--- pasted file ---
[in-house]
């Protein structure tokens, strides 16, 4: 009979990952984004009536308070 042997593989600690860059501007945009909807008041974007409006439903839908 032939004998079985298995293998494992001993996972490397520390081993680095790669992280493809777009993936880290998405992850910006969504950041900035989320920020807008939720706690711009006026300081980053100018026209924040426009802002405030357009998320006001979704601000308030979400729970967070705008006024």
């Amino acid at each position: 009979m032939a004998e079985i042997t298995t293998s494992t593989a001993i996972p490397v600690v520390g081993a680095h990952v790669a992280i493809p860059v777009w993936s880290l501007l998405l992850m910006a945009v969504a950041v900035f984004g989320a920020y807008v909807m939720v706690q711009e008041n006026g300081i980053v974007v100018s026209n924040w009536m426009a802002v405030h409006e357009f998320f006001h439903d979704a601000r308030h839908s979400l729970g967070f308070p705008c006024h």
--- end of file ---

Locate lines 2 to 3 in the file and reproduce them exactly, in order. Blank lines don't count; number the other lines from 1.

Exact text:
């Protein structure tokens, strides 16, 4: 009979990952984004009536308070 042997593989600690860059501007945009909807008041974007409006439903839908 032939004998079985298995293998494992001993996972490397520390081993680095790669992280493809777009993936880290998405992850910006969504950041900035989320920020807008939720706690711009006026300081980053100018026209924040426009802002405030357009998320006001979704601000308030979400729970967070705008006024």
């Amino acid at each position: 009979m032939a004998e079985i042997t298995t293998s494992t593989a001993i996972p490397v600690v520390g081993a680095h990952v790669a992280i493809p860059v777009w993936s880290l501007l998405l992850m910006a945009v969504a950041v900035f984004g989320a920020y807008v909807m939720v706690q711009e008041n006026g300081i980053v974007v100018s026209n924040w009536m426009a802002v405030h409006e357009f998320f006001h439903d979704a601000r308030h839908s979400l729970g967070f308070p705008c006024h």